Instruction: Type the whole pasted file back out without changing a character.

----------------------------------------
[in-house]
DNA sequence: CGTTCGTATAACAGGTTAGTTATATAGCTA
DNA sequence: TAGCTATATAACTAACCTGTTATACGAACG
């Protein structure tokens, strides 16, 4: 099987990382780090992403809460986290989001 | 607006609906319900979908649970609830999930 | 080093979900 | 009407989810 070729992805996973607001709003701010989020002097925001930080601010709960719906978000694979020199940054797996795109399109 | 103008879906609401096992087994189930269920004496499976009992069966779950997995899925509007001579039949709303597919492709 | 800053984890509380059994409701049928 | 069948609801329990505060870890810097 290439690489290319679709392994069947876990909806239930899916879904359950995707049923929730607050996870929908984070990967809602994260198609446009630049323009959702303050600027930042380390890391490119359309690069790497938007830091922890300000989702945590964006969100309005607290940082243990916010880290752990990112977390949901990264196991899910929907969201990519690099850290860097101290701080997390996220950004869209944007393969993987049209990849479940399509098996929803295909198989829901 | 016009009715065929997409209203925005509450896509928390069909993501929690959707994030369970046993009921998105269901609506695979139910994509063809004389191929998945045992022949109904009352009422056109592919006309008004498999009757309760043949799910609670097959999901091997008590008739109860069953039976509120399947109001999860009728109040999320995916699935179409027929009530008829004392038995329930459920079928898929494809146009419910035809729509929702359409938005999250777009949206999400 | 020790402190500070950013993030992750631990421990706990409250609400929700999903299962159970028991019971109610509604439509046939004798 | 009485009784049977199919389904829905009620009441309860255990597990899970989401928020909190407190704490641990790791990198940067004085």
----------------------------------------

[in-house]
DNA sequence: CGTTCGTATAACAGGTTAGTTATATAGCTA
DNA sequence: TAGCTATATAACTAACCTGTTATACGAACG
């Protein structure tokens, strides 16, 4: 099987990382780090992403809460986290989001 | 607006609906319900979908649970609830999930 | 080093979900 | 009407989810 070729992805996973607001709003701010989020002097925001930080601010709960719906978000694979020199940054797996795109399109 | 103008879906609401096992087994189930269920004496499976009992069966779950997995899925509007001579039949709303597919492709 | 800053984890509380059994409701049928 | 069948609801329990505060870890810097 290439690489290319679709392994069947876990909806239930899916879904359950995707049923929730607050996870929908984070990967809602994260198609446009630049323009959702303050600027930042380390890391490119359309690069790497938007830091922890300000989702945590964006969100309005607290940082243990916010880290752990990112977390949901990264196991899910929907969201990519690099850290860097101290701080997390996220950004869209944007393969993987049209990849479940399509098996929803295909198989829901 | 016009009715065929997409209203925005509450896509928390069909993501929690959707994030369970046993009921998105269901609506695979139910994509063809004389191929998945045992022949109904009352009422056109592919006309008004498999009757309760043949799910609670097959999901091997008590008739109860069953039976509120399947109001999860009728109040999320995916699935179409027929009530008829004392038995329930459920079928898929494809146009419910035809729509929702359409938005999250777009949206999400 | 020790402190500070950013993030992750631990421990706990409250609400929700999903299962159970028991019971109610509604439509046939004798 | 009485009784049977199919389904829905009620009441309860255990597990899970989401928020909190407190704490641990790791990198940067004085």